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Amy Schumer says she ‘doesn’t have a preference’ if her son is diagnosed with autism

Amy Schumer has spoken candidly about her two-year-old son and how she doesn’t “have a preference” if he has the autism gene or not.

The I Feel Pretty star, 40, discussed how she would feel if her child, Gene, is eventually diagnosed with autism during an appearance on Chelsea Handler’s podcast, Dear Chelsea. Schumer noted how her husband, Chris Fischer, 42, was diagnosed with autism spectrum disorder (ASD) as an adult. The actor first revealed Fischer’s diagnosis in her 2019 Netflix special, Growing.

“I think the statistics are pretty strong toward he will most likely have autism,” she explained about her son. “Parents have different journeys with this. Having a child with severe autism is beyond my imagination difficult.”

“But if Gene does wind up having ASD, I’m not looking for the signs in a way that is upsetting, I’m not hoping either way,” she added. “Most of my favourite people are on the spectrum.”

And while Schumer said that Gene may be a bit too young to get diagnosed, she “doesn’t have a preference” either way if he ever is on the spectrum.

“He’s two and a half and I think they don’t diagnose children until maybe six at the earliest I think,” she explained. “You can see some signs but the diagnosis doesn’t come until later and I can say honestly I don’t have a preference either way. You just want your kids to be healthy and happy.”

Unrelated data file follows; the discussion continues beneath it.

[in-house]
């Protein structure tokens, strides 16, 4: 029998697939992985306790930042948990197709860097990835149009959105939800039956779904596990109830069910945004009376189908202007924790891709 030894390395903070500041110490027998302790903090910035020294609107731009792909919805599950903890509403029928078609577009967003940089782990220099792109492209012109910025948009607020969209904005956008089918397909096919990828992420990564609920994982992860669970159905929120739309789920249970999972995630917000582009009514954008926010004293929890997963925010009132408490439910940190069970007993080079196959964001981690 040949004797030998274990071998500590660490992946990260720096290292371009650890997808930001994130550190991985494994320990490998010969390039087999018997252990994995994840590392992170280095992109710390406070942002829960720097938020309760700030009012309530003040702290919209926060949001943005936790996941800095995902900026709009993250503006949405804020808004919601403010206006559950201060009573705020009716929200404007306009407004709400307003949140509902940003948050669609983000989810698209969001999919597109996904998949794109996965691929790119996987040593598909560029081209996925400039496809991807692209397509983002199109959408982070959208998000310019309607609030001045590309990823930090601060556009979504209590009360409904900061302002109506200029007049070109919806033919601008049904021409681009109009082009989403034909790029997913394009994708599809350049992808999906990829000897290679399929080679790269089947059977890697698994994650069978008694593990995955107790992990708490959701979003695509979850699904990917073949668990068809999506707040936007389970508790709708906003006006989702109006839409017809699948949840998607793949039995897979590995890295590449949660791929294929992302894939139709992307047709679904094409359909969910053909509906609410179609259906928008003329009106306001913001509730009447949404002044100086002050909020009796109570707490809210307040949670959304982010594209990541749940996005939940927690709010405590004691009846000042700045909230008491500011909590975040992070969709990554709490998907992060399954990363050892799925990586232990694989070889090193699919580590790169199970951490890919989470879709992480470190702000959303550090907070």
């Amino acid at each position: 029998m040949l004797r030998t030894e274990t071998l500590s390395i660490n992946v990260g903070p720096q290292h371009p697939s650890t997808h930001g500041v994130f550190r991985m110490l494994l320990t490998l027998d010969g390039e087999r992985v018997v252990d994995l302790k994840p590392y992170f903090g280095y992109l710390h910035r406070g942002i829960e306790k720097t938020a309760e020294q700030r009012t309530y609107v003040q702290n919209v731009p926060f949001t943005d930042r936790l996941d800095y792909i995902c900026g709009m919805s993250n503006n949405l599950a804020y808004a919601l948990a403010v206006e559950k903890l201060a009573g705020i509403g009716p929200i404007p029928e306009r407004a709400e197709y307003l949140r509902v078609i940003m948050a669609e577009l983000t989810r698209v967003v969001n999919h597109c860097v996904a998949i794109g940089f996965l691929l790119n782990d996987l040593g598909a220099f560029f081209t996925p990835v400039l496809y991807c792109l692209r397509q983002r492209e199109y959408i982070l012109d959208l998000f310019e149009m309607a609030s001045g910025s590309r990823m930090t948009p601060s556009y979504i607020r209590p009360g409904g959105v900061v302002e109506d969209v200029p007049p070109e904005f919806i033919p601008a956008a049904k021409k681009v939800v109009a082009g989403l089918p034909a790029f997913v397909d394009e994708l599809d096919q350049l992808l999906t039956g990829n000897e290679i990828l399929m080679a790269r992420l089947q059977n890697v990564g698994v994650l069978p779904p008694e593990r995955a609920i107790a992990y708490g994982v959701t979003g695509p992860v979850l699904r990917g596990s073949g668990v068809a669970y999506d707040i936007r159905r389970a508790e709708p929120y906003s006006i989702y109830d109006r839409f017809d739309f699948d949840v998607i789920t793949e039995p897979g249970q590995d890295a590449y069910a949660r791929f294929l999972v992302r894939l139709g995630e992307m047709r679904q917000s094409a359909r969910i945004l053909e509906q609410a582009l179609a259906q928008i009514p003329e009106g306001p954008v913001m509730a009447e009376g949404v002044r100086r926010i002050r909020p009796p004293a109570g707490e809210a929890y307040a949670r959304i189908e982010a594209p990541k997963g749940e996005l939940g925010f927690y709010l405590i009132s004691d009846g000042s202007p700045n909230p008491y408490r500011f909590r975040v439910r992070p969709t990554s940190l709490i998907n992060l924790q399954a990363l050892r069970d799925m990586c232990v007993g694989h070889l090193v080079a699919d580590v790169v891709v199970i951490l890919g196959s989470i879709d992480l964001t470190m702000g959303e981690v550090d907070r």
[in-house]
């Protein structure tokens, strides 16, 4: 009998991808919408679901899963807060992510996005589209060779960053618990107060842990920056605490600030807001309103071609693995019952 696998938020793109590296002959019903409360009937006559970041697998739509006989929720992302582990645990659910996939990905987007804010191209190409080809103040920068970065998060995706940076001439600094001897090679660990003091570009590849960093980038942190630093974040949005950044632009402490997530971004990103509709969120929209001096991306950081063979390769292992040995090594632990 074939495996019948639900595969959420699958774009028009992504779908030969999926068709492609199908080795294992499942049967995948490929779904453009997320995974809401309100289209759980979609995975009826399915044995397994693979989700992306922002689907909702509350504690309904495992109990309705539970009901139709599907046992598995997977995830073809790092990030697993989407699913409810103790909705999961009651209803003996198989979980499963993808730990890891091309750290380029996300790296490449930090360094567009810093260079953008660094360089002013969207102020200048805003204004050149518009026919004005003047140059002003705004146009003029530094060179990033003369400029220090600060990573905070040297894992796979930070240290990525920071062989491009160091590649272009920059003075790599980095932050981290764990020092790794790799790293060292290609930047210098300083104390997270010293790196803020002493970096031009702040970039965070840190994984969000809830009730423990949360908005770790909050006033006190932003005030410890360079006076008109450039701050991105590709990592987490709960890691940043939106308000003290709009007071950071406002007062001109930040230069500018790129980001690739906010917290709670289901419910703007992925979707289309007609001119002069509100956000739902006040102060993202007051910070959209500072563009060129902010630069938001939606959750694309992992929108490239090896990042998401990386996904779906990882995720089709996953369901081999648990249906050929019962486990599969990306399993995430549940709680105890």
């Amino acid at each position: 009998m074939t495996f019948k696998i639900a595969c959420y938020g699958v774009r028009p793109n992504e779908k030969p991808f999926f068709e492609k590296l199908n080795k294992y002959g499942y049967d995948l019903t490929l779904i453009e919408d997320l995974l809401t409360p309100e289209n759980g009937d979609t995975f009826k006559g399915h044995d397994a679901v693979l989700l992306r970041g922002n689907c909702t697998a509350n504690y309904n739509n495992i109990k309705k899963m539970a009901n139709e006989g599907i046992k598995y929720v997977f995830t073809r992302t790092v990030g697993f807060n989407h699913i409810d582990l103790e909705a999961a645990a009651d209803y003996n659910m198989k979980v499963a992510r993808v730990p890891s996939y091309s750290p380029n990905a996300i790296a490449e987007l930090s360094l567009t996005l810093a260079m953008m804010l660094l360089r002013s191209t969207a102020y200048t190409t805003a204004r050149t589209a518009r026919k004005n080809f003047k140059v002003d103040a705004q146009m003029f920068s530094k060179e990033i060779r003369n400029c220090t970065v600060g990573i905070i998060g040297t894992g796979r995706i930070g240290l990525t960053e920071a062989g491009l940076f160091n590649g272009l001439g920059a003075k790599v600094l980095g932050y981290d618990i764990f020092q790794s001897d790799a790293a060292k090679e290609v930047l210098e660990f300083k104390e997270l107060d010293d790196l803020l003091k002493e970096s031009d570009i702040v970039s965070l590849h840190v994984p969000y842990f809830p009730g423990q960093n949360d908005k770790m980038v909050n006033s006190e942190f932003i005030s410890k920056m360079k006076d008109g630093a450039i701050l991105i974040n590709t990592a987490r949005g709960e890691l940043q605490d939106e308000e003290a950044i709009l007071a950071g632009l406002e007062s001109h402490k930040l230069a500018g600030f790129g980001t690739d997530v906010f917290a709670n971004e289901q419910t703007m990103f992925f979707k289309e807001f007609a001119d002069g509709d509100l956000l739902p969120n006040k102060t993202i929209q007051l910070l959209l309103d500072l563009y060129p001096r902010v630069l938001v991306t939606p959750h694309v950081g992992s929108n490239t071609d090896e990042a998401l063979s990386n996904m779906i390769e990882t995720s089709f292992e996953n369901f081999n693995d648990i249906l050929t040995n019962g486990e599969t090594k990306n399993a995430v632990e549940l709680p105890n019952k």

As noted by the Centres for Disease Control and Prevention (CDC), ASD “can sometimes be detected at 18 months or younger.” At the age of two, a diagnosis by a professional can be “very reliable.” But, many children aren’t given a “final diagnosis” until they’re a lot older.

Previously, Schumer has opened up about the topic on social media. Back in 2019, an Instagram user commented on one of the Trainwreck star’s posts with her son, asking her how she would “cope with the possibility that [her] child will be on the spectrum.”

In response, via People, Schumer wote: “How I cope? I don’t see being on the spectrum as a negative thing. My husband is my favourite person I’ve ever met. He’s kind, hilarious, interesting and talented and I admire him. Am I supposed to hope my son isn’t like that?”

“I will pay attention and try to provide him with the tools he needs to overcome whatever challenges come up like all parents,” she added.

Shen then joked that she’d be “disappointed” if her child liked Big Bang Theory and Nascar, not if he had ASD.

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